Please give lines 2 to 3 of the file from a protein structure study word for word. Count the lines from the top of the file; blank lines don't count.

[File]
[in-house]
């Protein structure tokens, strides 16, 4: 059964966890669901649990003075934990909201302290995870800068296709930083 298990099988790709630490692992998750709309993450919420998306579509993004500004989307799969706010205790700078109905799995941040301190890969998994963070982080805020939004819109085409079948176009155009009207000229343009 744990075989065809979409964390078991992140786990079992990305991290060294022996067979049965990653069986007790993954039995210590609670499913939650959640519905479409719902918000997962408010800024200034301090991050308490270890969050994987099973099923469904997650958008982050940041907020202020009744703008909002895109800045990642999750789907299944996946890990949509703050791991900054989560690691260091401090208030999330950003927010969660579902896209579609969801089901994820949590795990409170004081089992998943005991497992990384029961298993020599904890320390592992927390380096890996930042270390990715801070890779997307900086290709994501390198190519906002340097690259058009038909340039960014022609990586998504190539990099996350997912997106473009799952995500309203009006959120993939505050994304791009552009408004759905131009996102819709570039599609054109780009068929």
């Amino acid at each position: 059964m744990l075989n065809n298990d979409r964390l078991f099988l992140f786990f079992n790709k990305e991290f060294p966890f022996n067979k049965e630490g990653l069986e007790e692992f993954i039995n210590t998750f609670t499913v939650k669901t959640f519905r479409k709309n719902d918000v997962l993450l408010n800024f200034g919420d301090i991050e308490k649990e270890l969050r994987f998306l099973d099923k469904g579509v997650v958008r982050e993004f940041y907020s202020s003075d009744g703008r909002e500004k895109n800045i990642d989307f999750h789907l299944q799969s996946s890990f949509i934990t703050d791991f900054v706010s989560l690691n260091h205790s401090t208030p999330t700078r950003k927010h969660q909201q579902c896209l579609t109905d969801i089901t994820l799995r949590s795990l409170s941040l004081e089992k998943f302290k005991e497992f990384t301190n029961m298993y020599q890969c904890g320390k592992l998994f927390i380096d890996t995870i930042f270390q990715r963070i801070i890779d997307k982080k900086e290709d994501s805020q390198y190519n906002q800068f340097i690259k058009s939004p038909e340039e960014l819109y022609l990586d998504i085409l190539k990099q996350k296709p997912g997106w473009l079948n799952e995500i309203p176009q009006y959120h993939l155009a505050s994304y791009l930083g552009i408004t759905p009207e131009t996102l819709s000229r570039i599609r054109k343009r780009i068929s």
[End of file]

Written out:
């Protein structure tokens, strides 16, 4: 059964966890669901649990003075934990909201302290995870800068296709930083 298990099988790709630490692992998750709309993450919420998306579509993004500004989307799969706010205790700078109905799995941040301190890969998994963070982080805020939004819109085409079948176009155009009207000229343009 744990075989065809979409964390078991992140786990079992990305991290060294022996067979049965990653069986007790993954039995210590609670499913939650959640519905479409719902918000997962408010800024200034301090991050308490270890969050994987099973099923469904997650958008982050940041907020202020009744703008909002895109800045990642999750789907299944996946890990949509703050791991900054989560690691260091401090208030999330950003927010969660579902896209579609969801089901994820949590795990409170004081089992998943005991497992990384029961298993020599904890320390592992927390380096890996930042270390990715801070890779997307900086290709994501390198190519906002340097690259058009038909340039960014022609990586998504190539990099996350997912997106473009799952995500309203009006959120993939505050994304791009552009408004759905131009996102819709570039599609054109780009068929």
């Amino acid at each position: 059964m744990l075989n065809n298990d979409r964390l078991f099988l992140f786990f079992n790709k990305e991290f060294p966890f022996n067979k049965e630490g990653l069986e007790e692992f993954i039995n210590t998750f609670t499913v939650k669901t959640f519905r479409k709309n719902d918000v997962l993450l408010n800024f200034g919420d301090i991050e308490k649990e270890l969050r994987f998306l099973d099923k469904g579509v997650v958008r982050e993004f940041y907020s202020s003075d009744g703008r909002e500004k895109n800045i990642d989307f999750h789907l299944q799969s996946s890990f949509i934990t703050d791991f900054v706010s989560l690691n260091h205790s401090t208030p999330t700078r950003k927010h969660q909201q579902c896209l579609t109905d969801i089901t994820l799995r949590s795990l409170s941040l004081e089992k998943f302290k005991e497992f990384t301190n029961m298993y020599q890969c904890g320390k592992l998994f927390i380096d890996t995870i930042f270390q990715r963070i801070i890779d997307k982080k900086e290709d994501s805020q390198y190519n906002q800068f340097i690259k058009s939004p038909e340039e960014l819109y022609l990586d998504i085409l190539k990099q996350k296709p997912g997106w473009l079948n799952e995500i309203p176009q009006y959120h993939l155009a505050s994304y791009l930083g552009i408004t759905p009207e131009t996102l819709s000229r570039i599609r054109k343009r780009i068929s």